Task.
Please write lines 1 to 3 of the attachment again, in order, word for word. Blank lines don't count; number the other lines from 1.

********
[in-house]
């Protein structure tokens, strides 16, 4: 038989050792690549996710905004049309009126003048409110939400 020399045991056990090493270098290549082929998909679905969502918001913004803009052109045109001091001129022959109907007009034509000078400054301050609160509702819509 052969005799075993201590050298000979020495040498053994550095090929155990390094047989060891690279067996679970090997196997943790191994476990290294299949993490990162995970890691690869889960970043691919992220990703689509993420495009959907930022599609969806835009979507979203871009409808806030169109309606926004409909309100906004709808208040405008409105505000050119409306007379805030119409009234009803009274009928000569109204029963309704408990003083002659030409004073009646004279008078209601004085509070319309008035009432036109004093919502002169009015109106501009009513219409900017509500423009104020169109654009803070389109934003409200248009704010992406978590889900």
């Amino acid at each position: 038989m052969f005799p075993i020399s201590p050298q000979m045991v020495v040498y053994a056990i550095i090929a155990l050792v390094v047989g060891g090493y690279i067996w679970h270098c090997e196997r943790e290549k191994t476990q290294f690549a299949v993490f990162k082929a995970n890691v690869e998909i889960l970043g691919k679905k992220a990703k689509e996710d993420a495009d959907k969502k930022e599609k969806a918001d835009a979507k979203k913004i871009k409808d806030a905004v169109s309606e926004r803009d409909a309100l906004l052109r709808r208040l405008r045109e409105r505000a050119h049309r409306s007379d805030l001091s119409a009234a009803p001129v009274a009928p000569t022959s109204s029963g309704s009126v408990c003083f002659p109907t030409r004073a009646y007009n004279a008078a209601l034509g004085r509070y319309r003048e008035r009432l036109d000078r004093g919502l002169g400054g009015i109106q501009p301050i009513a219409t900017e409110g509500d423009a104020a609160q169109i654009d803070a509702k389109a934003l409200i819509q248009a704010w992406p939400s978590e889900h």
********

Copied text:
[in-house]
């Protein structure tokens, strides 16, 4: 038989050792690549996710905004049309009126003048409110939400 020399045991056990090493270098290549082929998909679905969502918001913004803009052109045109001091001129022959109907007009034509000078400054301050609160509702819509 052969005799075993201590050298000979020495040498053994550095090929155990390094047989060891690279067996679970090997196997943790191994476990290294299949993490990162995970890691690869889960970043691919992220990703689509993420495009959907930022599609969806835009979507979203871009409808806030169109309606926004409909309100906004709808208040405008409105505000050119409306007379805030119409009234009803009274009928000569109204029963309704408990003083002659030409004073009646004279008078209601004085509070319309008035009432036109004093919502002169009015109106501009009513219409900017509500423009104020169109654009803070389109934003409200248009704010992406978590889900």
């Amino acid at each position: 038989m052969f005799p075993i020399s201590p050298q000979m045991v020495v040498y053994a056990i550095i090929a155990l050792v390094v047989g060891g090493y690279i067996w679970h270098c090997e196997r943790e290549k191994t476990q290294f690549a299949v993490f990162k082929a995970n890691v690869e998909i889960l970043g691919k679905k992220a990703k689509e996710d993420a495009d959907k969502k930022e599609k969806a918001d835009a979507k979203k913004i871009k409808d806030a905004v169109s309606e926004r803009d409909a309100l906004l052109r709808r208040l405008r045109e409105r505000a050119h049309r409306s007379d805030l001091s119409a009234a009803p001129v009274a009928p000569t022959s109204s029963g309704s009126v408990c003083f002659p109907t030409r004073a009646y007009n004279a008078a209601l034509g004085r509070y319309r003048e008035r009432l036109d000078r004093g919502l002169g400054g009015i109106q501009p301050i009513a219409t900017e409110g509500d423009a104020a609160q169109i654009d803070a509702k389109a934003l409200i819509q248009a704010w992406p939400s978590e889900h």